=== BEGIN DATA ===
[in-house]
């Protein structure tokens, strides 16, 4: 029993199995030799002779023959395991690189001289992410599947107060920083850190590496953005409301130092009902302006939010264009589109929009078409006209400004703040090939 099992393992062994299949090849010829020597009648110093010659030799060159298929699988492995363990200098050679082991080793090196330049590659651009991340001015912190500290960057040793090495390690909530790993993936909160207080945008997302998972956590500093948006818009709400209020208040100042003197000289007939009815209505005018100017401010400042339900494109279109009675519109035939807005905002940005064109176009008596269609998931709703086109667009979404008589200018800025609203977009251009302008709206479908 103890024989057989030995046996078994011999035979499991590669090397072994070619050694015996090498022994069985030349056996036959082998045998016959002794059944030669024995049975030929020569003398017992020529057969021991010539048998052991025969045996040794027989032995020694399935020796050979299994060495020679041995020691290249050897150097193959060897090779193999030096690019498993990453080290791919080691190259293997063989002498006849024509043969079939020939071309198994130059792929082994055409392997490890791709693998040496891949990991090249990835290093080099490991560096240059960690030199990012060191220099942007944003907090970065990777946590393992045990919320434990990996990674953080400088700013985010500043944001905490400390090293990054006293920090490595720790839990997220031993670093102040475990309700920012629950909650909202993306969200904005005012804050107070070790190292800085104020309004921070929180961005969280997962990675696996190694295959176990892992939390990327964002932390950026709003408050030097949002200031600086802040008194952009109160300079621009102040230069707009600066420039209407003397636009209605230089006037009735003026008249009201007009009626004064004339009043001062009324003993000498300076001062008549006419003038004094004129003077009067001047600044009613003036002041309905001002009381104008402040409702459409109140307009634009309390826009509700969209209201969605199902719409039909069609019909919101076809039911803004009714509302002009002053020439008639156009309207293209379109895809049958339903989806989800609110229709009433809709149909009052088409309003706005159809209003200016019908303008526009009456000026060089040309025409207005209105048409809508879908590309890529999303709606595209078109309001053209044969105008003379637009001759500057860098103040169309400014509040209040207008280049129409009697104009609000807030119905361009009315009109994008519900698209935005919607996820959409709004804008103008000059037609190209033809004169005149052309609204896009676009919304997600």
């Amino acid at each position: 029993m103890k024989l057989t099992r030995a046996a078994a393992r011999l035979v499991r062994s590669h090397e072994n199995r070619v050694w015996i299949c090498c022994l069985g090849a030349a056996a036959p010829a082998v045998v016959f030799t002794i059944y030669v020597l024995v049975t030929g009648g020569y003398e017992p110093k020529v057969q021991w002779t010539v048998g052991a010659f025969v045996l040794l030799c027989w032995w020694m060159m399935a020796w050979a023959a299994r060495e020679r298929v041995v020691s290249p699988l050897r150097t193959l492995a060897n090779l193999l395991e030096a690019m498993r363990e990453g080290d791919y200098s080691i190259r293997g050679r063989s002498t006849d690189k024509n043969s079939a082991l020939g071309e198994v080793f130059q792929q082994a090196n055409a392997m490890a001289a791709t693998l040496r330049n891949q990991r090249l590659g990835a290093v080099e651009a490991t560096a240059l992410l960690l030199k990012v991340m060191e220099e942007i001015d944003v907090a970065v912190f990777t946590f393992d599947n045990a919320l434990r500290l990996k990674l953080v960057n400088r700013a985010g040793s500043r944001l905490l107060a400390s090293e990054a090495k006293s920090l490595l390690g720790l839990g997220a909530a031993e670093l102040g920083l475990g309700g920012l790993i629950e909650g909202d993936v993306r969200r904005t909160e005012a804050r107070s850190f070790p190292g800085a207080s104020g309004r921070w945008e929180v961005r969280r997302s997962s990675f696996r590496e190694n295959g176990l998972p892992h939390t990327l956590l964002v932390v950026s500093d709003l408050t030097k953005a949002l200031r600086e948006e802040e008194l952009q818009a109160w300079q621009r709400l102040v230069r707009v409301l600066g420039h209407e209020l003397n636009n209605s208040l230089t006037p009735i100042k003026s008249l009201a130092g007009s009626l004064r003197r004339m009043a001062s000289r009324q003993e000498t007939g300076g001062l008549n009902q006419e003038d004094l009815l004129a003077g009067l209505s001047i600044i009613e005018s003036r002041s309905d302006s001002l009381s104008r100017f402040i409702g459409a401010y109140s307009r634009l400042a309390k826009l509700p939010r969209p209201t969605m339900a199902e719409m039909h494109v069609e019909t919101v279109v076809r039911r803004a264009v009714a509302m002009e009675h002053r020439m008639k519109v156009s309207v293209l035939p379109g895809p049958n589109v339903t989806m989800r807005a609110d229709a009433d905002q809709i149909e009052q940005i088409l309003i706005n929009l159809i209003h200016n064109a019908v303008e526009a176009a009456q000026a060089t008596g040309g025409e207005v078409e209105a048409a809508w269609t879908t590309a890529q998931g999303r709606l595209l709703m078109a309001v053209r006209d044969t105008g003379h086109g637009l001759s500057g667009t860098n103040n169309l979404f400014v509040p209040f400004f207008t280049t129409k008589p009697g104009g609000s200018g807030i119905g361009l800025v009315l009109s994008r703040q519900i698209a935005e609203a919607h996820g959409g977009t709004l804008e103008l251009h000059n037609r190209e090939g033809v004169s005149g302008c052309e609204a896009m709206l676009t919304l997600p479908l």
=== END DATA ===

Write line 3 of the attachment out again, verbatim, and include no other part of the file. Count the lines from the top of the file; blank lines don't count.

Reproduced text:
């Amino acid at each position: 029993m103890k024989l057989t099992r030995a046996a078994a393992r011999l035979v499991r062994s590669h090397e072994n199995r070619v050694w015996i299949c090498c022994l069985g090849a030349a056996a036959p010829a082998v045998v016959f030799t002794i059944y030669v020597l024995v049975t030929g009648g020569y003398e017992p110093k020529v057969q021991w002779t010539v048998g052991a010659f025969v045996l040794l030799c027989w032995w020694m060159m399935a020796w050979a023959a299994r060495e020679r298929v041995v020691s290249p699988l050897r150097t193959l492995a060897n090779l193999l395991e030096a690019m498993r363990e990453g080290d791919y200098s080691i190259r293997g050679r063989s002498t006849d690189k024509n043969s079939a082991l020939g071309e198994v080793f130059q792929q082994a090196n055409a392997m490890a001289a791709t693998l040496r330049n891949q990991r090249l590659g990835a290093v080099e651009a490991t560096a240059l992410l960690l030199k990012v991340m060191e220099e942007i001015d944003v907090a970065v912190f990777t946590f393992d599947n045990a919320l434990r500290l990996k990674l953080v960057n400088r700013a985010g040793s500043r944001l905490l107060a400390s090293e990054a090495k006293s920090l490595l390690g720790l839990g997220a909530a031993e670093l102040g920083l475990g309700g920012l790993i629950e909650g909202d993936v993306r969200r904005t909160e005012a804050r107070s850190f070790p190292g800085a207080s104020g309004r921070w945008e929180v961005r969280r997302s997962s990675f696996r590496e190694n295959g176990l998972p892992h939390t990327l956590l964002v932390v950026s500093d709003l408050t030097k953005a949002l200031r600086e948006e802040e008194l952009q818009a109160w300079q621009r709400l102040v230069r707009v409301l600066g420039h209407e209020l003397n636009n209605s208040l230089t006037p009735i100042k003026s008249l009201a130092g007009s009626l004064r003197r004339m009043a001062s000289r009324q003993e000498t007939g300076g001062l008549n009902q006419e003038d004094l009815l004129a003077g009067l209505s001047i600044i009613e005018s003036r002041s309905d302006s001002l009381s104008r100017f402040i409702g459409a401010y109140s307009r634009l400042a309390k826009l509700p939010r969209p209201t969605m339900a199902e719409m039909h494109v069609e019909t919101v279109v076809r039911r803004a264009v009714a509302m002009e009675h002053r020439m008639k519109v156009s309207v293209l035939p379109g895809p049958n589109v339903t989806m989800r807005a609110d229709a009433d905002q809709i149909e009052q940005i088409l309003i706005n929009l159809i209003h200016n064109a019908v303008e526009a176009a009456q000026a060089t008596g040309g025409e207005v078409e209105a048409a809508w269609t879908t590309a890529q998931g999303r709606l595209l709703m078109a309001v053209r006209d044969t105008g003379h086109g637009l001759s500057g667009t860098n103040n169309l979404f400014v509040p209040f400004f207008t280049t129409k008589p009697g104009g609000s200018g807030i119905g361009l800025v009315l009109s994008r703040q519900i698209a935005e609203a919607h996820g959409g977009t709004l804008e103008l251009h000059n037609r190209e090939g033809v004169s005149g302008c052309e609204a896009m709206l676009t919304l997600p479908l």